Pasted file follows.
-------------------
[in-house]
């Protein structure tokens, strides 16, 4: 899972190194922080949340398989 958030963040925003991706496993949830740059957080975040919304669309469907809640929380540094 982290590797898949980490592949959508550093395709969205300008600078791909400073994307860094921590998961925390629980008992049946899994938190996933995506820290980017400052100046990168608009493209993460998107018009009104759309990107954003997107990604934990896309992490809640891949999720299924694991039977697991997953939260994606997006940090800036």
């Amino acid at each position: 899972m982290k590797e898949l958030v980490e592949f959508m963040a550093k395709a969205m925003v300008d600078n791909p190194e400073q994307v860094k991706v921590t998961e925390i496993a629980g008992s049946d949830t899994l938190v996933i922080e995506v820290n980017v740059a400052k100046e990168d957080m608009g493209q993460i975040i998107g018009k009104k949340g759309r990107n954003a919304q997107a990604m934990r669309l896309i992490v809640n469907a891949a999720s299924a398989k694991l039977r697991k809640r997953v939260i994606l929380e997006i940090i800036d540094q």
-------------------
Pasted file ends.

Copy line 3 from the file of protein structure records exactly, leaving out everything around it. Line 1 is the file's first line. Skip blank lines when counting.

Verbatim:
């Amino acid at each position: 899972m982290k590797e898949l958030v980490e592949f959508m963040a550093k395709a969205m925003v300008d600078n791909p190194e400073q994307v860094k991706v921590t998961e925390i496993a629980g008992s049946d949830t899994l938190v996933i922080e995506v820290n980017v740059a400052k100046e990168d957080m608009g493209q993460i975040i998107g018009k009104k949340g759309r990107n954003a919304q997107a990604m934990r669309l896309i992490v809640n469907a891949a999720s299924a398989k694991l039977r697991k809640r997953v939260i994606l929380e997006i940090i800036d540094q």